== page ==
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Restaurant Review - The Dalkey Duck

Restaurant Review - The Dalkey Duck

Wednesday 24 October 2018

Last year, the long-standing McDonagh’s pub in Dalkey was taken over by Dublin businessman and actor Gary Whelan, who has combined a theatrical career (Ballykissangel, Eastenders, The Bill) with developing pubs, including at one stage the renowned Whelan’s of Wexford Street, which he subsequently sold.

His new gastropub, the former McDonagh’s, now with the moniker of The Dalkey Duck, drew my interest with tweets as to their great grub, so, I headed up pronto en famille, including my broken-legged son, complete with plaster, who hobbled in and ensconced himself at a table. No sooner were we all in place, and wondering why it
was practically empty, when a familiar restaurant industry front of house face walked over and introduced himself. So, my cover was instantly blown.

The menu was very basic and just didn’t cut the mustard. Digging deeper, it emerged that they were awaiting the arrival of a chef and had been a ‘bit previous’ in hitting the Twitter sphere. We departed with son hobbling behind grumbling that he wouldn’t have minded a burger...

Taking flight
I was out for the night with a gal pal recently; we checked the menus outside the Duck and it seemed like they’d finally got their act together — and they most certainly had. It has a really warm welcoming feel with lots of brilliant snugs to tuck yourself into and watch the regulars at the bar. Kristan Burness, who has also worked in city centre restaurants over the past few years is now the head chef — and, believe me, he knows his food.

Aperitifs included Veueve Clicquot Champagne by the glass (€14) and a Mimosa/Aperol Spritz (€10.50) with Carlingford oysters (€14) or Moscardini — braised baby octopus (€6). We held off on the Champers but ordered a bottle of wine, along with the baby octopus, while we took in the menu.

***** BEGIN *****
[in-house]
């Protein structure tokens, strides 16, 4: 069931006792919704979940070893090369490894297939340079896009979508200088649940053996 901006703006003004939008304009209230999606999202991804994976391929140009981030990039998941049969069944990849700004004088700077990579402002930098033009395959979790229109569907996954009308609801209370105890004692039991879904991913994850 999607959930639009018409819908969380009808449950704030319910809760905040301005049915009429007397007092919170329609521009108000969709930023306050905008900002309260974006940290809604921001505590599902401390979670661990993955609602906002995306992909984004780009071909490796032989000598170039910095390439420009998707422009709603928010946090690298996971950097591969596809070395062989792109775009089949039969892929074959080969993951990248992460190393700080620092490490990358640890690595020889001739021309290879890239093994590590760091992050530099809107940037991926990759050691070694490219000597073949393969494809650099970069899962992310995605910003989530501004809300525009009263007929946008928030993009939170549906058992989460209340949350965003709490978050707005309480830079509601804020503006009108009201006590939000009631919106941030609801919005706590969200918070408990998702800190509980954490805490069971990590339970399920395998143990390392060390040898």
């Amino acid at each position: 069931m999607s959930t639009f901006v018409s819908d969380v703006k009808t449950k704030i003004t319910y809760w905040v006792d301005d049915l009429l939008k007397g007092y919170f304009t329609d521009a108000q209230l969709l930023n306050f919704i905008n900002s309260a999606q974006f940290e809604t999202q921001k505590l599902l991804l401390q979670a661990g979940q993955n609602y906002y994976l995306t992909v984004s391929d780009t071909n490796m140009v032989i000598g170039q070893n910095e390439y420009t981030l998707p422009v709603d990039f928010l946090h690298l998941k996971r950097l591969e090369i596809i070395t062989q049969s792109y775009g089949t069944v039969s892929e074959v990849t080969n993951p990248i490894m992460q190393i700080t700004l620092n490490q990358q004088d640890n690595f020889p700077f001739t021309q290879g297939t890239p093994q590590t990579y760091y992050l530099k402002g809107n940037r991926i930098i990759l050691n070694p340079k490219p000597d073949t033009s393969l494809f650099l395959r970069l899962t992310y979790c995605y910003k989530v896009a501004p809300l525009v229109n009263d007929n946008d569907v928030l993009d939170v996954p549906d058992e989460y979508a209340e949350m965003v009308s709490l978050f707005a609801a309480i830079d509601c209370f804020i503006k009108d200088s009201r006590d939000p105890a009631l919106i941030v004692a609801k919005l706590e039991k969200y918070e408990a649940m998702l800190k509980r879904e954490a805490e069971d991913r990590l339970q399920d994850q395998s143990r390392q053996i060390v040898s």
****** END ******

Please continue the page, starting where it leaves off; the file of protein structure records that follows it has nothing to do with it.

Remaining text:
It was a Wednesday, and, as well as an a la carte, there was prix fixe 2/3 course menu at €20/€24, which runs from Tuesday to Thursday 6-8pm with, hold on to your hats guys, all wines half price! This applied even if only one diner went for the prix fixe, and the other went a la carte. So, this was the route we took. Appetisers (€4.50-€12) included a surf clam and salt cod chowder with stout bread; and ham-hock & foie gras terrine, sauce gribiche and sourdough. My friend started her prix fixe with a beautifully presented balsamic roasted beetroot plate with Fivemiletown goats cheese and candied walnuts (€9.50 on the alc),
while I was also totally impressed with my grilled fillets of red mullet (€9.50), which had replaced mackerel as a starter, on sourdough toast with a sauce vierge.

Grand prix
Mains from the a la carte menu (€18-€27) included fish ‘n chips; chicken and ham pie; bouillabaisse; wild mushroom risotto; a Dexter burger; plus two specials — an Angus striploin with cafe de Paris butter, fries and salad at €22 plus a half or whole lobster with garlic butter, fries and salad, and the knockdown price of €14/€28 — a bit of a no brainer as far as we were concerned.

The bouillabaisse (€22.50 on the a la carte menu) 
also featured on the prix fixe and was a sophisticated and delicious presentation with red mullet, hake, mussels, a pistou crouton and samphire. Again, a whole lobster (€28) was elegantly presented, with claws de-shelled, dripping in garlic butter and chargrilled lemon and served with lovely crispy fries. It was far superior to the €48 lobster I’d received at The Ivy, and I was spared any of the ridiculous hassle I'd experienced there trying to have it shelled.

Mary had a lovely duck egg and vanilla creme brulee with a little dish of strawberries and Italian cantucci biscuits.

The Duck’s bill
We had an excellent bottle of German Wittmann 100 Hills Dry Riesling 2016
at €36, which, as you can imagine, tasted all the better at the €18 we were charged. It was deliciously light and citrusy with undertones of honey and orange blossom.

Our bill for all of this with a bottle of still water (€2.80) and service came to €97.80. And, as if all of this wasn’t enough, the band arrived and started rocking it out. Was this really a wet Wednesday night in SoCoDu — or did I dream it all?

The Dalkey Duck

61 Castle Street,
Co. Dublin.
Tel: (01) 552-8605

First Published In The Sunday Independent